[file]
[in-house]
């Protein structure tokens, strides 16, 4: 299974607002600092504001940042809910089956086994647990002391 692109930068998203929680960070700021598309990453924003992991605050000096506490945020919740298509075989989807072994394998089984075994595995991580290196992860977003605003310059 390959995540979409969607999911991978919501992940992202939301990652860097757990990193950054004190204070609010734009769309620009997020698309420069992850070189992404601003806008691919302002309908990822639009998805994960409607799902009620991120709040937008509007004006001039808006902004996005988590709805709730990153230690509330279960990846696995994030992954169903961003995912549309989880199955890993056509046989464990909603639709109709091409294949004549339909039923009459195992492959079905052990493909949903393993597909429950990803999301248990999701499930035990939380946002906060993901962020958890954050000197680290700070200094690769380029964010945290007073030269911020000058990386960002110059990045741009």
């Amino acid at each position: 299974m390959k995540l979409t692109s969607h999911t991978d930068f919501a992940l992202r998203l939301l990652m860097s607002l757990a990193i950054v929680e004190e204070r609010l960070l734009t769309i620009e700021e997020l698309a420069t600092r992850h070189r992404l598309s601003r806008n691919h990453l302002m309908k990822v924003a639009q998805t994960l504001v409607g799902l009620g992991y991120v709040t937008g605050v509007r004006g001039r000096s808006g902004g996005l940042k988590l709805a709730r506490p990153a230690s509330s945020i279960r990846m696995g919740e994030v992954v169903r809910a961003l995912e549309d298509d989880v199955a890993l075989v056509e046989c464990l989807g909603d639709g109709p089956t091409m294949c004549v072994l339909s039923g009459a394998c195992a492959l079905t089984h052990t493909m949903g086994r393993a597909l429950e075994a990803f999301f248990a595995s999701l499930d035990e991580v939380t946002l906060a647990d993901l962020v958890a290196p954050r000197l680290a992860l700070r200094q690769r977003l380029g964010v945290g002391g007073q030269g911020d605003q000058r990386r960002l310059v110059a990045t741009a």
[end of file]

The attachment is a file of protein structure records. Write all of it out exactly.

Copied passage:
[in-house]
């Protein structure tokens, strides 16, 4: 299974607002600092504001940042809910089956086994647990002391 692109930068998203929680960070700021598309990453924003992991605050000096506490945020919740298509075989989807072994394998089984075994595995991580290196992860977003605003310059 390959995540979409969607999911991978919501992940992202939301990652860097757990990193950054004190204070609010734009769309620009997020698309420069992850070189992404601003806008691919302002309908990822639009998805994960409607799902009620991120709040937008509007004006001039808006902004996005988590709805709730990153230690509330279960990846696995994030992954169903961003995912549309989880199955890993056509046989464990909603639709109709091409294949004549339909039923009459195992492959079905052990493909949903393993597909429950990803999301248990999701499930035990939380946002906060993901962020958890954050000197680290700070200094690769380029964010945290007073030269911020000058990386960002110059990045741009």
């Amino acid at each position: 299974m390959k995540l979409t692109s969607h999911t991978d930068f919501a992940l992202r998203l939301l990652m860097s607002l757990a990193i950054v929680e004190e204070r609010l960070l734009t769309i620009e700021e997020l698309a420069t600092r992850h070189r992404l598309s601003r806008n691919h990453l302002m309908k990822v924003a639009q998805t994960l504001v409607g799902l009620g992991y991120v709040t937008g605050v509007r004006g001039r000096s808006g902004g996005l940042k988590l709805a709730r506490p990153a230690s509330s945020i279960r990846m696995g919740e994030v992954v169903r809910a961003l995912e549309d298509d989880v199955a890993l075989v056509e046989c464990l989807g909603d639709g109709p089956t091409m294949c004549v072994l339909s039923g009459a394998c195992a492959l079905t089984h052990t493909m949903g086994r393993a597909l429950e075994a990803f999301f248990a595995s999701l499930d035990e991580v939380t946002l906060a647990d993901l962020v958890a290196p954050r000197l680290a992860l700070r200094q690769r977003l380029g964010v945290g002391g007073q030269g911020d605003q000058r990386r960002l310059v110059a990045t741009a």